Youngsters learn importance of conservation, build duck nests

By Cory Smith • Last Updated 10:48 am on Tuesday, January 07, 2014

A total of 29 children, along with their parents, spent Saturday morning at Big L Lumber in Greenville building their own wood duck nest boxes to take home. — Daily News/Cory Smith

GREENVILLE — Duck hunting season may be a long way off, but that didn’t quell the excitement of a group of children as they pieced together their very own wood duck nesting boxes.

A total of 29 children, from as far south as Paw Paw and as north as Newaygo, spent their Saturday morning at Big L Lumber in Greenville where they were lectured on the importance of duck conservation.

Kaegen Hopkins of Stanton, 11, of Stanton, carries his new wood duck nest box that he built at Big L Lumber in Greenville during Saturday’s event sponsored by Ducks Unlimited. — Daily News/Cory Smith

After listening to several presentations, the youngsters and their parents worked together to build the boxes and learned that conservation of habitats for waterfowl is an important step in protecting the species.

“Everyone thinks Ducks Unlimited is just about hunting, but it’s about the conservation, that’s why we do these fundraisers,” said Max Lehman, area chairman for Ducks Unlimited and owner of Big L Lumber. “This was a fun way to get the kids excited.”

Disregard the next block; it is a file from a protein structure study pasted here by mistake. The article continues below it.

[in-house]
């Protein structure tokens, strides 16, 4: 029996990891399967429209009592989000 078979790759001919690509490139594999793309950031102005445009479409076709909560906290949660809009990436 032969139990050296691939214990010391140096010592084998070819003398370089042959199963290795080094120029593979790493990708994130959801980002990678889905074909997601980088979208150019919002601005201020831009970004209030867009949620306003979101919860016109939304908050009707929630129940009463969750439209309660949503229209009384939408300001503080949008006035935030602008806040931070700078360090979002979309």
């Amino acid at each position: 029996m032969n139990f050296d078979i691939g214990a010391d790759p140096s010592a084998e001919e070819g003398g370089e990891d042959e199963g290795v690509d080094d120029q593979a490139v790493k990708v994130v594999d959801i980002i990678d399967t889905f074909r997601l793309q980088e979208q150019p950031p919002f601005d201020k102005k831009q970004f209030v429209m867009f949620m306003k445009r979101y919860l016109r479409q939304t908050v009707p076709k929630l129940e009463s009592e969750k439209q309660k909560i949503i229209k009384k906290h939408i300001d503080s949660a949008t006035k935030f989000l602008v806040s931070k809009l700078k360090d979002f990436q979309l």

The three-hour session included messages from members of Ducks Unlimited who informed the children about the biology of wood ducks, as well as the importance of conservation of their habitats.

Peter Wyckoff, an engineer on Ducks Unlimited’s Great Lakes/Atlantic Regional Office conservation team, said the children were very receptive of his message.

“We want to make sure that we have wood ducks in the future, so it’s important to have these opportunities for kids to engage in the conservation of wood ducks,” Wyckoff said. “They listened very intently and were very excited to build their boxes.”

Kaegen Hopkins, 11, of Stanton, said he was excited to take his box home, hoping to create a habitat on his own property for wood ducks.

“I learned today that they like to live in a tree away from other ducks,” he said. “I plan on putting mine near our pond.”

Hopkins said he enjoys hunting ducks in the autumn, specifically because he has the opportunity to do so with his father.

“I’ve been hunting with my dad for the past three years,” he said. “We have fun.”

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